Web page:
I. It is well established that a stevedore is under a contractual duty of workmanlike performance. In Italia Societa, etc. v. Oregon Stevedoring Co., 1964, 376 U.S. 315, 321, 84 S.Ct. 748, 752, 11 L.Ed.2d 732, 739, the Supreme Court stated:
'The description of the stevedore's obligation as one of performance with reasonable safety is not a reference to the reasonable man test pertaining to negligence, but a delineation of the scope of the stevedore's implied contractual duties.'
See also Ryan Stevedoring Co. v. Pan Atlantic S.S. Corp., 1956, 350 U.S. 124, 76 S.Ct. 232, 100 L.Ed. 133; Weyerhaeuser Steamship Co. v. Nacirema Operating Co., 1958, 355 U.S. 563, 78 S.Ct. 438, 2 L.Ed.2d 491; Crumady v. Joachim Hendrik Fisser, supra; Halcyon Lines v. Haenn Ship Ceiling & Refitting Corp., 1952, 342 U.S. 282, 72 S.Ct. 277, 96 L.Ed. 318. This Court has repeatedly held that the question of whether a stevedore was negligent so as to breach his warranty of workmanlike performance is a question of fact to be determined by the trier of fact. Cia Maritima Del Nervion v. James J. Flanagan Shipping Corp., Stevedore Division, 5 Cir. 1962, 308 F.2d 120, 123; D/S Ove Skou v. Hebert, 5 Cir. 1966, 365 F.2d 341. The decision of the trier of fact cannot be overturned unless it is clearly erroneous and manifestly against the weight of the evidence. Chaney v. City of Galveston, 5 Cir. 1966, 368 F.2d 774; McAllister v. United States, 1954, 348 U.S. 19, 75 S.Ct. 6, 99 L.Ed. 20; Cia Maritima Del Nervion v. James J. Flanagan Shipping Corp., 5 Cir. 1962, 308 F.2d 120. In McAllister v. United States, id., 348 U.S. at 20, 75 S.Ct. at 8, the Supreme Court said:
'A finding is clearly erroneous when 'although there is evidence to support it, the reviewing court on the entire evidence is left with a definite and firm conviction that a mistake has been committed,' United States v. Oregon State Medical Society, 343 U.S. 326, 339, 72 S.Ct. 690, 698, 96 L.Ed. 978, (988) * * *.'
II. A stevedore's use of defective or inadequate equipment after he has notice of such defect or inadequacy allows indemnity for damages over against the stevedore. T. Smith & Son, Inc. v. Skibs A/S Hassel, 5 Cir. 1966,362 F.2d 745; Smith v. Jugosalvenska Linijska Plovidea, 4 Cir. 1960, 278 F.2d 176; Santomarco v. United States, 2 Cir. 1960, 277 F.2d 255; D/S Ove Skou v. Hebert, supra, on the basis that the stevedore has breached his warranty of workmanlike performance. Ryan Stevedoring v. Pan-Atlantic S.S. Corp., supra; Weyerhaeuser S.S. Co. v. Nacirema Operating Co., supra. Southern argues that the lower court 'went wrong on the law' in that it believed that 'it was incumbent upon appellant to make a close inspection of the gear selected and rigged for use by the ship's personnel.' However, Southern does admit that it was under the duty to make at least a reasonable, if only cursory, inspection of the equipment furnished by Hellenic. See Ignatyuk v. Tramp Chartering Corp., 2 Cir. 1957, 250 F.2d 198, 201; D'Amico v. Lloyd Brasileiro Patrinonic Nationale, 2 Cir. 1965, 354 F.2d 33, 35; Cia Maritima Del Nervion v. James J. Flanagan Shipping Corp., supra; D/S Ove Skou v. Hebert, supra. A necessary corollary to this admission is that if it is apparent upon a cursory inspection of the ship's equipment that it may not be adequate for the purpose intended, the stevedore should take steps to make a closer inspection of the equipment to ensure its fitness. 'In short, he must not assume that a safe condition exists when he has notice that such may not be the case.' Smith v. Jugosalvenska Linijska Plovidea, supra, 278 F.2d at 181. To hold otherwise would mean that there was no purpose in such a cursory inspection, and that the stevedore could ignore open and obvious defects in the ship's equipment. The court's finding that Southern Stevedoring had the duty to conduct a closer visual inspection was necessarily based on its prior finding that appellant was 'placed on notice, constructive if not actual, of its (the hook's) probable inadequacy by casual inspection.'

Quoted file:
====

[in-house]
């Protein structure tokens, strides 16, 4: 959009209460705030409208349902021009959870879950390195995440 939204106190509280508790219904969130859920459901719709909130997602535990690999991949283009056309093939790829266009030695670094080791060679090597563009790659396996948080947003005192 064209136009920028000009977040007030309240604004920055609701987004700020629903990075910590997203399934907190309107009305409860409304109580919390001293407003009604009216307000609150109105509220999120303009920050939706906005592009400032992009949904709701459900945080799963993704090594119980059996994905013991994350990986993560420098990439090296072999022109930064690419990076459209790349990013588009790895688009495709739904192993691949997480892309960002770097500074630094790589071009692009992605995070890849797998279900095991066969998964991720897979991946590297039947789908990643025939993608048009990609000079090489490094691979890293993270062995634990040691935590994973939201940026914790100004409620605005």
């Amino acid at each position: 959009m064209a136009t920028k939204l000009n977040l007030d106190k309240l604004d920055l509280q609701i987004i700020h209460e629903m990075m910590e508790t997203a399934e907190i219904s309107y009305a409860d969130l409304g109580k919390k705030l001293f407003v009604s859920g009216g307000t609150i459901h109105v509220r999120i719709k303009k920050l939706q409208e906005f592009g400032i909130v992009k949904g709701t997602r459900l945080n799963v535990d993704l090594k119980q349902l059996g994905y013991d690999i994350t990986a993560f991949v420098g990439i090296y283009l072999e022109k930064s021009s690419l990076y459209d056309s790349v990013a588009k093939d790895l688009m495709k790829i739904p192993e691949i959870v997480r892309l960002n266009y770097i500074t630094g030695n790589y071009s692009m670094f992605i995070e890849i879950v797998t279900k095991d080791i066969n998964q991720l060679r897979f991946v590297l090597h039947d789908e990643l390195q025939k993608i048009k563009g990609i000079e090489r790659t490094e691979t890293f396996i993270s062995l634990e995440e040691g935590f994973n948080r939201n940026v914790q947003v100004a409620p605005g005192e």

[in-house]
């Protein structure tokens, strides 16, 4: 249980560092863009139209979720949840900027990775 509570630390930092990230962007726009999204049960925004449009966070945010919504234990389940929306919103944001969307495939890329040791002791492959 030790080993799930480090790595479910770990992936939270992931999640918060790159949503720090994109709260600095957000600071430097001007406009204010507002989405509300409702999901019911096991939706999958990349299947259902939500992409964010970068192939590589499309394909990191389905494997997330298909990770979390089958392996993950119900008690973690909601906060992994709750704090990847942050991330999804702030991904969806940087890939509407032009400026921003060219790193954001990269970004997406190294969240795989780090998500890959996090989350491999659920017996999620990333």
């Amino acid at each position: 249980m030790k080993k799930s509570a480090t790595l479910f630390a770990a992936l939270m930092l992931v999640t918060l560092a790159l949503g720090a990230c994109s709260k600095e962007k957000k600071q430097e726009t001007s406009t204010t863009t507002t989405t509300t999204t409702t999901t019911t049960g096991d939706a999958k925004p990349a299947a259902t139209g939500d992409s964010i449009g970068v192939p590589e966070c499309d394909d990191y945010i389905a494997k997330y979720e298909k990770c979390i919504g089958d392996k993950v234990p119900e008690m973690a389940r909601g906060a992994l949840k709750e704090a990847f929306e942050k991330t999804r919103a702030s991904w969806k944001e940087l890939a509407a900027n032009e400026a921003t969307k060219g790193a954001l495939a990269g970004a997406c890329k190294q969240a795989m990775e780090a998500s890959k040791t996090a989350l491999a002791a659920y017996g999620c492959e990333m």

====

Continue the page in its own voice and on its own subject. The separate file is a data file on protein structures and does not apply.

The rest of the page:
There is ample support in the record for the trial court's findings that it was a five-ton swivel hook which failed, that this hook was a type visibly much smaller than its ten-ton counterpart, that such difference should have been obvious to Southern upon a cursory, visual inspection, and that the stamped markings on the swivel produced in court indicating a five-ton safe work load were clearly understandable upon a subsequent close visual inspection. Southern introduced at the trial exhibits of five-ton and ten-ton swivel hooks which were roughly comparable in size, but the District Court, basing its conclusion on expert testimony, specifically found that these were of a high carbon nonmalleable type not customarily used aboard merchant vessels since they were much more liable to break in cold weather than the low carbon, malleable type of swivel hook customarily used aboard merchant vessels and used aboard the M/V Hellenic Laurel. Likewise, the testimony of experts for both Southern and Hellenic was to the effect that the diameter of the hook part of a ten-ton swivel hook of low carbon steel is at least three-fourths of an inch larger in diameter than a five-ton swivel hook of like type, and the gang foreman of Southern testified that the hook is at least two inches longer. Both the walking foreman and the superintendent of Southern testified that they knew that both the hook and the swivel on the swivel hook have their safe work load capacity stamped upon them, and the port captain of Hellenic testified that the cargo hook in this case had its capacity stamped upon it. The record shows that the swivel of the defective swivel hook, introduced into evidence, had its five-ton safe work load capacity clearly stamped upon it, and was the same low carbon malleable type as that the trial court found the hook itself to be. The hook itself, which separated at the swivel, was not introduced into evidence, but the record amply supports the conclusion that it in itself was a five-ton cargo hook.